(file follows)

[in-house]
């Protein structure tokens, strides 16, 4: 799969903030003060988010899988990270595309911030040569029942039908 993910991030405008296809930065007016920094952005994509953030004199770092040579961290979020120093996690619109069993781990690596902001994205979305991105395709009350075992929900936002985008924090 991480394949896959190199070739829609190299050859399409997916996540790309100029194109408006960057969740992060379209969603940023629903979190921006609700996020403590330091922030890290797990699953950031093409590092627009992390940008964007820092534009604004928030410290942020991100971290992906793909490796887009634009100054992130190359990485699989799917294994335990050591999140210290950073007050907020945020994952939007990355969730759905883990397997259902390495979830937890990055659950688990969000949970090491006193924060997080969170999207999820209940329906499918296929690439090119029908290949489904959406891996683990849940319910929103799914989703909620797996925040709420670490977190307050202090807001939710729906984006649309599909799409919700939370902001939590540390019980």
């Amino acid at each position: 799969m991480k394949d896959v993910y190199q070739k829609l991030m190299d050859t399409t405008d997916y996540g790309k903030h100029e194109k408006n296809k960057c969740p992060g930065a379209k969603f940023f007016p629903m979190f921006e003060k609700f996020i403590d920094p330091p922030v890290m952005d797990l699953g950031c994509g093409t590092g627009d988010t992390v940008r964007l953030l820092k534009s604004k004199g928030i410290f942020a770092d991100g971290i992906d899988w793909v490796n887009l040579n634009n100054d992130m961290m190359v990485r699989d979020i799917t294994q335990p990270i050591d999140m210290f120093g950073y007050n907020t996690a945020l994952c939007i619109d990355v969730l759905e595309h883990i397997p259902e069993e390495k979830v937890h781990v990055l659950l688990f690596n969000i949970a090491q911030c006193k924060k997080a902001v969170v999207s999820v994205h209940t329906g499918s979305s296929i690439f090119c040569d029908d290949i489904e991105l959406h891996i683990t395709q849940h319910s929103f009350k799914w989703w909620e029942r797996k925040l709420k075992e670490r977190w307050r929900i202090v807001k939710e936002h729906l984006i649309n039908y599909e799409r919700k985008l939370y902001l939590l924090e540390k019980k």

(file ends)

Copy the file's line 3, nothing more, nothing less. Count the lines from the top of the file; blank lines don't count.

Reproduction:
């Amino acid at each position: 799969m991480k394949d896959v993910y190199q070739k829609l991030m190299d050859t399409t405008d997916y996540g790309k903030h100029e194109k408006n296809k960057c969740p992060g930065a379209k969603f940023f007016p629903m979190f921006e003060k609700f996020i403590d920094p330091p922030v890290m952005d797990l699953g950031c994509g093409t590092g627009d988010t992390v940008r964007l953030l820092k534009s604004k004199g928030i410290f942020a770092d991100g971290i992906d899988w793909v490796n887009l040579n634009n100054d992130m961290m190359v990485r699989d979020i799917t294994q335990p990270i050591d999140m210290f120093g950073y007050n907020t996690a945020l994952c939007i619109d990355v969730l759905e595309h883990i397997p259902e069993e390495k979830v937890h781990v990055l659950l688990f690596n969000i949970a090491q911030c006193k924060k997080a902001v969170v999207s999820v994205h209940t329906g499918s979305s296929i690439f090119c040569d029908d290949i489904e991105l959406h891996i683990t395709q849940h319910s929103f009350k799914w989703w909620e029942r797996k925040l709420k075992e670490r977190w307050r929900i202090v807001k939710e936002h729906l984006i649309n039908y599909e799409r919700k985008l939370y902001l939590l924090e540390k019980k």